|Die Frankfurt-Tipp Bewertung:|
|Genre:||Sci-Fi, Mystery, Thriller|
|Laufzeit:||Ca. 103 Min|
|FSK:||From 16 years|
So yes! There's actually life on Mars. A group of scientists on the International Space Station ISS not only succeeded in detecting an organism, but also in bringing it to life. However, this quickly turns out to be a big mistake because the organism is growing rapidly and has only one goal: to eliminate the six people on the space station. When the merciless fight for survival leads to the space station threatening to fall to Earth, David Jordan (Jake Gyllenhaal), Miranda North (Rebecca Ferguson) and the other survivors have only one goal: to prevent the entire human race from being endangered…
"Life" actually uses almost only known elements. Much of what director Daniel Espinosa ("Safe House") serves up here has already been seen in other movies. "Alien" is only a well-known genre representative, which was used here quite obviously. In addition, the trailer already reveals a lot - almost too much - about the course of history. These are all points that should lead to a situation in which the viewer should only get yawning boredom. But Espinosa and his team have actually managed to serve up the familiar ingredients and numerous clichés in such a way that the end result has become a truly exciting and gripping space adventure.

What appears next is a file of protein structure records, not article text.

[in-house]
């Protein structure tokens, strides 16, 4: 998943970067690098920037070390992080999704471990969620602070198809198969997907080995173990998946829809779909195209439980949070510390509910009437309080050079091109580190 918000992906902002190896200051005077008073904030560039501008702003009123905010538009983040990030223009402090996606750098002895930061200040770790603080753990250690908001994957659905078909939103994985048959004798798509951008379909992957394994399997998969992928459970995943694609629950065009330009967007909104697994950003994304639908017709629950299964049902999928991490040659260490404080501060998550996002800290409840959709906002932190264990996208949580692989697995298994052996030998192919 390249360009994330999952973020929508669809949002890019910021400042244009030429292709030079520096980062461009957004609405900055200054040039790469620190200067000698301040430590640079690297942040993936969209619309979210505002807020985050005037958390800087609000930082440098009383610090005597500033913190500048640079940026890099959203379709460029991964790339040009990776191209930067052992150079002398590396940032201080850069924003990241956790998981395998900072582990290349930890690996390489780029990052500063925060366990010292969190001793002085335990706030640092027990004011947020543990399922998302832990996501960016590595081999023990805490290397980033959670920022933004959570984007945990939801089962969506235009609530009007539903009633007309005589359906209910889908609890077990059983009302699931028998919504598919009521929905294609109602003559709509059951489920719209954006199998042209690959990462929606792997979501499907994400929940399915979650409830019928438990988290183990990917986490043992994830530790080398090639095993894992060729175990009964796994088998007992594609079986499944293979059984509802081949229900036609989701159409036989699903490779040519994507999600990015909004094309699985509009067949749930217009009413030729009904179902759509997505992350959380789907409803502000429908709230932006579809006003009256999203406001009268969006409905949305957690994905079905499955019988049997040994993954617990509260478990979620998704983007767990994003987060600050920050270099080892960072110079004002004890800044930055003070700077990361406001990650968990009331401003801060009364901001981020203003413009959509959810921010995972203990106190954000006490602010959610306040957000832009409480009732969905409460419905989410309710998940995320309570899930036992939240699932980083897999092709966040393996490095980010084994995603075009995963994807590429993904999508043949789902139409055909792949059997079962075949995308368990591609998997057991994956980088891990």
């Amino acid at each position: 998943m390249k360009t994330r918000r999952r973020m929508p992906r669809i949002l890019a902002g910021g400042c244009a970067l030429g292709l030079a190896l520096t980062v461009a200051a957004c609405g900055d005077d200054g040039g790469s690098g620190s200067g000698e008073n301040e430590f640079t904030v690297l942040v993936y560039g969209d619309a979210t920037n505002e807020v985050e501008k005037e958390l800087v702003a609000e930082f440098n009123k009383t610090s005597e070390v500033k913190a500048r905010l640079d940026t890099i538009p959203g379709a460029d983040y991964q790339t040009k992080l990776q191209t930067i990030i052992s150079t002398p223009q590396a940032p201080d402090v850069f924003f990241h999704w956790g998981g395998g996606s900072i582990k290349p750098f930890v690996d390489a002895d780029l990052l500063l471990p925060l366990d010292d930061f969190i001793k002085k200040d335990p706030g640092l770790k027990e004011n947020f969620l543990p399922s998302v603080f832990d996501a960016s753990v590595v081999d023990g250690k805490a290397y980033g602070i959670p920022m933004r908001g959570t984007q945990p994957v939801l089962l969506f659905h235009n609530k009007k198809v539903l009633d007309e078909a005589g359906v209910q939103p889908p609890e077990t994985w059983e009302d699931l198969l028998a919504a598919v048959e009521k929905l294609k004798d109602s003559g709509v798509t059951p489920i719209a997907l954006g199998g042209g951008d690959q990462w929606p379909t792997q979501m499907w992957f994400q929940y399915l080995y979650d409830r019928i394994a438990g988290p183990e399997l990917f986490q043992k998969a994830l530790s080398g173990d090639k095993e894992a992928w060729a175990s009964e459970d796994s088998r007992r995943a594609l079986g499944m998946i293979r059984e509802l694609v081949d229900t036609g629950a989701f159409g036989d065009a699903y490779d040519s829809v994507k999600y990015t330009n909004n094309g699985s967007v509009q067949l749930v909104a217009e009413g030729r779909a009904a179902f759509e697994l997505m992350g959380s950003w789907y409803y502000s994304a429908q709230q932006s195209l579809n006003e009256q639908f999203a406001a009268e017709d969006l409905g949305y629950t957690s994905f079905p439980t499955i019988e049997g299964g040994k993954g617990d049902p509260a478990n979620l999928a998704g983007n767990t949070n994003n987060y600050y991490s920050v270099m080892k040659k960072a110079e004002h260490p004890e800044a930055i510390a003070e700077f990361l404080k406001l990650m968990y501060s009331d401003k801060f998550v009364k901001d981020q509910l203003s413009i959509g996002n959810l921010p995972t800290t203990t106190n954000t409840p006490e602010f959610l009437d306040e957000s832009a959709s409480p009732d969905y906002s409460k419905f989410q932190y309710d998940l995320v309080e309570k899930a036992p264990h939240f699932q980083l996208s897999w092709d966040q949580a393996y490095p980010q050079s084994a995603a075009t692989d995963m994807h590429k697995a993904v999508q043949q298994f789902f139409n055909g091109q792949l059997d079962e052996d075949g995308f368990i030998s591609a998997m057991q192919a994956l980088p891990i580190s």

The first minutes, in which you float with the protagonists in a dizzying way through the impressive and sometimes claustrophobic set of the space station, draw you directly into the action. When it comes to the first moment, when it becomes clear that the alien organism could become a real danger, Espinosa cleverly uses little shocking moments, which make the viewer quickly forget the high recognition value of the story. From then on, the tension screw is constantly turned further, whereby here and there small surprises are actually still used.
We don't want to reveal too much about the last third here. Only this much maybe: Even though there is a certain predictability here as well as for the rest of the movie, there is never anything like boredom at all. And the ending works really well. "Life" proves that the wheel doesn't have to be reinvented to provide good cinema entertainment. Good actors, a few great pictures, targeted moments of terror and tension and neat effects are enough to make the purchase of a cinema ticket absolutely worthwhile. And that's why the bottom line is clear: Absolutely worth seeing!
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